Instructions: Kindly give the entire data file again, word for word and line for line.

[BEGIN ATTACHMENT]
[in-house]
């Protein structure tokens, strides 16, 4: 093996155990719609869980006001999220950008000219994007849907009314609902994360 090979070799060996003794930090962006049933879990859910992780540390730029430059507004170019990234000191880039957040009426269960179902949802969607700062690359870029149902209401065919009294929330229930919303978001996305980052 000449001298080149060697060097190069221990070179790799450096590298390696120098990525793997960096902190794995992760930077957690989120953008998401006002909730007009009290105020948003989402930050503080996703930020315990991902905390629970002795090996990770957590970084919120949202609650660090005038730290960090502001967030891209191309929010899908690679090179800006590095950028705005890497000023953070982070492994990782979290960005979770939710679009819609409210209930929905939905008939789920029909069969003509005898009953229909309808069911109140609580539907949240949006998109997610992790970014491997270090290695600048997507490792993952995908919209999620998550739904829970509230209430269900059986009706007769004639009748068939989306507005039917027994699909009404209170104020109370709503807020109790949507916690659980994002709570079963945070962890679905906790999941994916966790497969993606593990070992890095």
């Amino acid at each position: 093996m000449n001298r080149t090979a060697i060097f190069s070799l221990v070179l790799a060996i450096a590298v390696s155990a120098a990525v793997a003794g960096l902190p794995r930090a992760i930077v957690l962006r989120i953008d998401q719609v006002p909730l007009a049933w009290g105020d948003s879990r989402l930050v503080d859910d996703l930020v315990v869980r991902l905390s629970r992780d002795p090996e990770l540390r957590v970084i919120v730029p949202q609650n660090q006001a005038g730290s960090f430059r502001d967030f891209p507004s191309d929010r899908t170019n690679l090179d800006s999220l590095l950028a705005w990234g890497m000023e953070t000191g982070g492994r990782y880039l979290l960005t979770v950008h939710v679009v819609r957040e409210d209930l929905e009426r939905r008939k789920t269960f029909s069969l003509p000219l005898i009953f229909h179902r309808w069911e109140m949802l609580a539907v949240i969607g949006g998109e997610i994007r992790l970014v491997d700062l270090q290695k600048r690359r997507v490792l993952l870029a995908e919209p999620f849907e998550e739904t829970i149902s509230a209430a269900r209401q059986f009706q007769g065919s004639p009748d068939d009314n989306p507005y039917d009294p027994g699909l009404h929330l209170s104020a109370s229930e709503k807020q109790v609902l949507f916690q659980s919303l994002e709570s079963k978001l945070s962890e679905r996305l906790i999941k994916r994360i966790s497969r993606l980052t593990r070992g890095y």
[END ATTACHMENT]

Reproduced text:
[in-house]
């Protein structure tokens, strides 16, 4: 093996155990719609869980006001999220950008000219994007849907009314609902994360 090979070799060996003794930090962006049933879990859910992780540390730029430059507004170019990234000191880039957040009426269960179902949802969607700062690359870029149902209401065919009294929330229930919303978001996305980052 000449001298080149060697060097190069221990070179790799450096590298390696120098990525793997960096902190794995992760930077957690989120953008998401006002909730007009009290105020948003989402930050503080996703930020315990991902905390629970002795090996990770957590970084919120949202609650660090005038730290960090502001967030891209191309929010899908690679090179800006590095950028705005890497000023953070982070492994990782979290960005979770939710679009819609409210209930929905939905008939789920029909069969003509005898009953229909309808069911109140609580539907949240949006998109997610992790970014491997270090290695600048997507490792993952995908919209999620998550739904829970509230209430269900059986009706007769004639009748068939989306507005039917027994699909009404209170104020109370709503807020109790949507916690659980994002709570079963945070962890679905906790999941994916966790497969993606593990070992890095």
């Amino acid at each position: 093996m000449n001298r080149t090979a060697i060097f190069s070799l221990v070179l790799a060996i450096a590298v390696s155990a120098a990525v793997a003794g960096l902190p794995r930090a992760i930077v957690l962006r989120i953008d998401q719609v006002p909730l007009a049933w009290g105020d948003s879990r989402l930050v503080d859910d996703l930020v315990v869980r991902l905390s629970r992780d002795p090996e990770l540390r957590v970084i919120v730029p949202q609650n660090q006001a005038g730290s960090f430059r502001d967030f891209p507004s191309d929010r899908t170019n690679l090179d800006s999220l590095l950028a705005w990234g890497m000023e953070t000191g982070g492994r990782y880039l979290l960005t979770v950008h939710v679009v819609r957040e409210d209930l929905e009426r939905r008939k789920t269960f029909s069969l003509p000219l005898i009953f229909h179902r309808w069911e109140m949802l609580a539907v949240i969607g949006g998109e997610i994007r992790l970014v491997d700062l270090q290695k600048r690359r997507v490792l993952l870029a995908e919209p999620f849907e998550e739904t829970i149902s509230a209430a269900r209401q059986f009706q007769g065919s004639p009748d068939d009314n989306p507005y039917d009294p027994g699909l009404h929330l209170s104020a109370s229930e709503k807020q109790v609902l949507f916690q659980s919303l994002e709570s079963k978001l945070s962890e679905r996305l906790i999941k994916r994360i966790s497969r993606l980052t593990r070992g890095y």